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Colin Parks
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Re: Track Construction for a Test Track

Postby Colin Parks » Tue Jan 23, 2018 7:28 pm

Philip Hall wrote:All these musings and test constructions have been helpful in deciding me the way to go with the layout. I have a little less room than Tony, 20ft x 21ft (imperial here!) but still a lot of track to build. Not sure if I am going to post much, simply because there is much to do. We shall see. Thanks to Colin and all who have given much inspiration!

Philip


Hi Phillip,

Glad that you have found some value in the posts. It has been a very steep learning curve for me so far, having never built track from components before, but if I can do it, anyone can! The space available to you is going to call for some intensive work, so good luck there. It would be good if you could post something on your project now and then, because I am sure that many are interested in seeing practical P4 work for inspiration.

All the best,

Colin

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Le Corbusier
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Re: Track Construction for a Test Track

Postby Le Corbusier » Tue Jan 23, 2018 8:19 pm

Colin Parks wrote:
Philip Hall wrote:All these musings and test constructions have been helpful in deciding me the way to go with the layout. I have a little less room than Tony, 20ft x 21ft (imperial here!) but still a lot of track to build. Not sure if I am going to post much, simply because there is much to do. We shall see. Thanks to Colin and all who have given much inspiration!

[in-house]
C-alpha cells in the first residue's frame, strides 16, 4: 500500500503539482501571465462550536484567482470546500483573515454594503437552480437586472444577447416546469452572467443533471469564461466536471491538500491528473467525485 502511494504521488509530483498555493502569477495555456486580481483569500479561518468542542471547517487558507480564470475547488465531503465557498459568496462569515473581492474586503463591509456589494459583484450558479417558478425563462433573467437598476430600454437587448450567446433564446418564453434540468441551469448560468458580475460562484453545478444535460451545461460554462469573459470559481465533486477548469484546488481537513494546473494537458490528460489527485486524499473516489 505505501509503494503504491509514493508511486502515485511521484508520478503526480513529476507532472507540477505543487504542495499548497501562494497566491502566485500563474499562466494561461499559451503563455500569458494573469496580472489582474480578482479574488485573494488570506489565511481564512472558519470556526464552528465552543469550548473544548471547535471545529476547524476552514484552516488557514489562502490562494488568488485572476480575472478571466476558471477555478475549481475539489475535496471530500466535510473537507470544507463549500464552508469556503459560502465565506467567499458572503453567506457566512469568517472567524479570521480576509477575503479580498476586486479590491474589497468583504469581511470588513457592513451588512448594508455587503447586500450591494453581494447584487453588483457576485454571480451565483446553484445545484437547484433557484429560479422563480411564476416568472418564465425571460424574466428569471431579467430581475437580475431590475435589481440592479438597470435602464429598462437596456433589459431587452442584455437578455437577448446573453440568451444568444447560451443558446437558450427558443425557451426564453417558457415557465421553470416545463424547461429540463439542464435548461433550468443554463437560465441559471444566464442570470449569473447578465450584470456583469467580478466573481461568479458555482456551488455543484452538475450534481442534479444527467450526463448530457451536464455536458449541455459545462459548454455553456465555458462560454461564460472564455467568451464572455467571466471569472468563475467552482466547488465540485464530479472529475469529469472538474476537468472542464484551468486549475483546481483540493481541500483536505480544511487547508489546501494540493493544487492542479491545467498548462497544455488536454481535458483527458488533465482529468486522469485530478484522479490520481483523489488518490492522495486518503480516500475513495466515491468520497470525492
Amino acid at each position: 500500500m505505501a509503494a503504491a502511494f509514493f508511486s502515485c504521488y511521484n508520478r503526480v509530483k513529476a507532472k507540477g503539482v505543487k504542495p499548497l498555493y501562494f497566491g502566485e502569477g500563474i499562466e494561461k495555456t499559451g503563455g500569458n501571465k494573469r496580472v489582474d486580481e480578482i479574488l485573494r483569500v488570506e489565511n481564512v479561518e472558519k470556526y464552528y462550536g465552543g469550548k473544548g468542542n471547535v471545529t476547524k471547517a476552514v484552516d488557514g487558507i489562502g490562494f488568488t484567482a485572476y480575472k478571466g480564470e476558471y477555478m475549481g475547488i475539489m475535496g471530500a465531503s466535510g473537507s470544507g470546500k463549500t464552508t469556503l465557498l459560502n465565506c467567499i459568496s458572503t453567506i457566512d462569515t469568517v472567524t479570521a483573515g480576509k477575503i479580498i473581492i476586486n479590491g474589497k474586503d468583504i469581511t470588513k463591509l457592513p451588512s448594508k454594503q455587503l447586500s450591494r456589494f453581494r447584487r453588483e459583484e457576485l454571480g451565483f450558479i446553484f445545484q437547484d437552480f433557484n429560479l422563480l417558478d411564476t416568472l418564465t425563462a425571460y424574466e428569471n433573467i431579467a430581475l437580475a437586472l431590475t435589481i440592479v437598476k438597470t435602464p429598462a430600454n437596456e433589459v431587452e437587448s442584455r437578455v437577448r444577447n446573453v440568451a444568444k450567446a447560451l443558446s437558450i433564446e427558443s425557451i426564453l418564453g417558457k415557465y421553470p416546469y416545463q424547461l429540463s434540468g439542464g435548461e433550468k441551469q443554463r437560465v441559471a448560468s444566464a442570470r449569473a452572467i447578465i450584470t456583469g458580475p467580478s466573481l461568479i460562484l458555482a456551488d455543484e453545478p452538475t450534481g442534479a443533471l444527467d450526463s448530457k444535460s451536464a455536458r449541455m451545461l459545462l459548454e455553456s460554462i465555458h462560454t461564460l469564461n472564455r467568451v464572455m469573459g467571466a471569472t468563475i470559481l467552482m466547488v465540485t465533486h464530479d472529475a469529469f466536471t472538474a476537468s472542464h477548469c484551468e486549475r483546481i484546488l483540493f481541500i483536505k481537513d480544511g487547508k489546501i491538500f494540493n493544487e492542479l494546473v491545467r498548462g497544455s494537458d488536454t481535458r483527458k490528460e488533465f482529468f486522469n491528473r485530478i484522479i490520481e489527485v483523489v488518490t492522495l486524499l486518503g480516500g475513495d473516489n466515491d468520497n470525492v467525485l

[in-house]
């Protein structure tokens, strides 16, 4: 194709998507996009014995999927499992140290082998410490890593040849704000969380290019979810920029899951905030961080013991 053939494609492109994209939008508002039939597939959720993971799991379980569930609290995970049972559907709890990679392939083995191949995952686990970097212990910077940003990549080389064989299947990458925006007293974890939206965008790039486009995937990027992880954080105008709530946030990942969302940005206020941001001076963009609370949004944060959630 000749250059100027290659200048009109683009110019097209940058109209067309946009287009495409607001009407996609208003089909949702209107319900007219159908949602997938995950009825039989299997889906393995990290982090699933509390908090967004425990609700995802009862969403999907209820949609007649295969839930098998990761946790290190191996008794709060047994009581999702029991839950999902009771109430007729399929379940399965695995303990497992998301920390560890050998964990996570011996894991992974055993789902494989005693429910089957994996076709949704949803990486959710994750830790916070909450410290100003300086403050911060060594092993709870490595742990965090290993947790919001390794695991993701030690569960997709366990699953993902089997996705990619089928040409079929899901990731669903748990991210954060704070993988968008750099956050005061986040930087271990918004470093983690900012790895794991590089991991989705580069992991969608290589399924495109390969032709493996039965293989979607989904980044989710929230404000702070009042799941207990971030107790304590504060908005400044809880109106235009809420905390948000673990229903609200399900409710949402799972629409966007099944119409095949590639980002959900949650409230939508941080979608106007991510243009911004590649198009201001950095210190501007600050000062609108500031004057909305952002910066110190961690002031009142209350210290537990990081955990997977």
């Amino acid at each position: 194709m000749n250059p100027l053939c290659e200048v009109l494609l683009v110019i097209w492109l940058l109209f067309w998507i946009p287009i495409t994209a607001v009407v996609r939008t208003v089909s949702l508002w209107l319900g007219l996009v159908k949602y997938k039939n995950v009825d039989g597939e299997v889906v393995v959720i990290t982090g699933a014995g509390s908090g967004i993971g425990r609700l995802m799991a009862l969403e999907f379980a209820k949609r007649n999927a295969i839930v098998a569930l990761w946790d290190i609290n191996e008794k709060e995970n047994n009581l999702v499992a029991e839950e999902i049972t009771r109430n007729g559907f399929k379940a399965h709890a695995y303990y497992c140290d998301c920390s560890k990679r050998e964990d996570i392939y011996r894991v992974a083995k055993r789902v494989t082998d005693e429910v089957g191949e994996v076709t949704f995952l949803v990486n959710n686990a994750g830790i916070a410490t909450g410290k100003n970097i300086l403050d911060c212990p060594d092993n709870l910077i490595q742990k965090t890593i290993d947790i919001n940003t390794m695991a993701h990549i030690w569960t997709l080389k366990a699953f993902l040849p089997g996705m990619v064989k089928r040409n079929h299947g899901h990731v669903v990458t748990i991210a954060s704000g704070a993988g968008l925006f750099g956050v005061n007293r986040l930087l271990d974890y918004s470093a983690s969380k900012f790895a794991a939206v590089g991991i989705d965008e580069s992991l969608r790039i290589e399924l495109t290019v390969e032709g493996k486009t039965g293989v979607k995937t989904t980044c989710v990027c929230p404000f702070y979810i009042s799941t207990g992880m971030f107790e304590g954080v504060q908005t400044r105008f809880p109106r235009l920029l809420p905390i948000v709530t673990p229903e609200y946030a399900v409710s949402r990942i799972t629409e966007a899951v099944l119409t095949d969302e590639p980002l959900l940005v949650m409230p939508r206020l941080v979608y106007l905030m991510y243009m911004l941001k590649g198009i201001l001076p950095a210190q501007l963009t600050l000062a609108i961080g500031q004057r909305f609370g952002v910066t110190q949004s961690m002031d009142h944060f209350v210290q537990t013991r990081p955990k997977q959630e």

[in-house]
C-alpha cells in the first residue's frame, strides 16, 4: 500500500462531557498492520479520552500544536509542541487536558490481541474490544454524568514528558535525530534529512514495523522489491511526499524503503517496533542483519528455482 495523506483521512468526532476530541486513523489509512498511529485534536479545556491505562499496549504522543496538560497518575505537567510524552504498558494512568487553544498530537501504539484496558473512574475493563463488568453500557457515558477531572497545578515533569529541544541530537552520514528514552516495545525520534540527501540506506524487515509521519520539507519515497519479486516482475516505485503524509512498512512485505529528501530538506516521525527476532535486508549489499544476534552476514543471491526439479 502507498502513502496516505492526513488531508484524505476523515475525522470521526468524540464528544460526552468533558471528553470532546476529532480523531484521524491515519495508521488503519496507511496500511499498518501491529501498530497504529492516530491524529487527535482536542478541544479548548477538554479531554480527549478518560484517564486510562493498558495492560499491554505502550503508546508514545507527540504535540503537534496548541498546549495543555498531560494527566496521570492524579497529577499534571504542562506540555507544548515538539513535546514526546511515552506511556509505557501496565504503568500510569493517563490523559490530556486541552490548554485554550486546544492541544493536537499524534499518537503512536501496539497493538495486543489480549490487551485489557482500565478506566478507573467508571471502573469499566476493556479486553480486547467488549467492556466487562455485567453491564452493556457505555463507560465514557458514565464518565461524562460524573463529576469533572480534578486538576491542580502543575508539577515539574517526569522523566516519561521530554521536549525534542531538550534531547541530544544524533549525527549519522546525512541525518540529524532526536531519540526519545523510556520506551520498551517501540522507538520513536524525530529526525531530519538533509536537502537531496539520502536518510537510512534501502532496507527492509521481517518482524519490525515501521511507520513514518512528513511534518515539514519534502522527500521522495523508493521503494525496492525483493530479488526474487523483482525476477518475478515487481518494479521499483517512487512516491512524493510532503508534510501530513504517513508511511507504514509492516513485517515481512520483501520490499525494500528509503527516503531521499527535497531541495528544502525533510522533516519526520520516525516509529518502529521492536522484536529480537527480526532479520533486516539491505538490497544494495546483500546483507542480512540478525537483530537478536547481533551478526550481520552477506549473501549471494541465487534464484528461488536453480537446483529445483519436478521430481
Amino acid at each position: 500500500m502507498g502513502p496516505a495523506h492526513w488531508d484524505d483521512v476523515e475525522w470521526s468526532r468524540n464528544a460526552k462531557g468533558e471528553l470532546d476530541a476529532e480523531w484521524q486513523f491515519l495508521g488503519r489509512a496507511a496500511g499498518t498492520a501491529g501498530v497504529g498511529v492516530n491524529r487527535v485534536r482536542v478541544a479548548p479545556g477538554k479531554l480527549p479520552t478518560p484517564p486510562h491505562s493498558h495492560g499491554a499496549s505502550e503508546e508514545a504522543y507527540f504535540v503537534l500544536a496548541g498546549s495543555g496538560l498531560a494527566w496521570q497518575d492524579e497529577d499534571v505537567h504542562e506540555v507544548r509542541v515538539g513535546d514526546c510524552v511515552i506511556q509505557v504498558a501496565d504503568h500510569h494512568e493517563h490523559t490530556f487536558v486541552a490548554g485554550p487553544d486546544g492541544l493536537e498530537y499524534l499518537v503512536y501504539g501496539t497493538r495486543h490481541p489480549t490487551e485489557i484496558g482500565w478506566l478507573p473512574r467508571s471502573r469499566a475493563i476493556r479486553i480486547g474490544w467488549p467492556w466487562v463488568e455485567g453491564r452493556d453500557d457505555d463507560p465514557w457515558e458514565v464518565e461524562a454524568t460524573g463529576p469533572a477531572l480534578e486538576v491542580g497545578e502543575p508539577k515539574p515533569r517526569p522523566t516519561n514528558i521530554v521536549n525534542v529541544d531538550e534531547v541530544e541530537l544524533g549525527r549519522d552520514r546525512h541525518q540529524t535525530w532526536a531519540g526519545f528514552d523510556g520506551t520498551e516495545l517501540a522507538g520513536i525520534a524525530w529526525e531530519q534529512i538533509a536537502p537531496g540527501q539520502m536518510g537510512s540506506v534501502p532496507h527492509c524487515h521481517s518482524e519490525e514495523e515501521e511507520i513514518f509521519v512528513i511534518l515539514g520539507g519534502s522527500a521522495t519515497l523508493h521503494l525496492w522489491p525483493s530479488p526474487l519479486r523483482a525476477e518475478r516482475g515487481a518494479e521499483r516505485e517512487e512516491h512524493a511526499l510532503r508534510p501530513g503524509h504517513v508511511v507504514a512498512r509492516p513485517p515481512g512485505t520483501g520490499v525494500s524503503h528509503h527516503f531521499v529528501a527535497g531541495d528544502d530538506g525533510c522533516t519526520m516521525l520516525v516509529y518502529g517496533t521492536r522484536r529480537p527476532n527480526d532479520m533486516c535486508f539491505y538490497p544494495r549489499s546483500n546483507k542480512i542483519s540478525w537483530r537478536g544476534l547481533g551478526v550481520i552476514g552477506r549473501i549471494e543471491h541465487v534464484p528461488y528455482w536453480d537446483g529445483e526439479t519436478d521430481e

Philip


Hi Phillip,

Glad that you have found some value in the posts. It has been a very steep learning curve for me so far, having never built track from components before, but if I can do it, anyone can! The space available to you is going to call for some intensive work, so good luck there. It would be good if you could post something on your project now and then, because I am sure that many are interested in seeing practical P4 work for inspiration.

All the best,

Colin

seconded :thumb :thumb
Tim Lee

Tony Wilkins
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Re: Track Construction for a Test Track

Postby Tony Wilkins » Tue Jan 23, 2018 10:43 pm

Le Corbusier wrote:
Colin Parks wrote:
Philip Hall wrote:All these musings and test constructions have been helpful in deciding me the way to go with the layout. I have a little less room than Tony, 20ft x 21ft (imperial here!) but still a lot of track to build. Not sure if I am going to post much, simply because there is much to do. We shall see. Thanks to Colin and all who have given much inspiration!

Philip


Hi Phillip,

Glad that you have found some value in the posts. It has been a very steep learning curve for me so far, having never built track from components before, but if I can do it, anyone can! The space available to you is going to call for some intensive work, so good luck there. It would be good if you could post something on your project now and then, because I am sure that many are interested in seeing practical P4 work for inspiration.

All the best,

Colin

seconded :thumb :thumb

Thirded :thumb :thumb :thumb
What you need to succeed with a largish project is Determination, Dedication and Retirement.
My Father used to say that he didn't know what work was till he retired.
Tony.

Philip Hall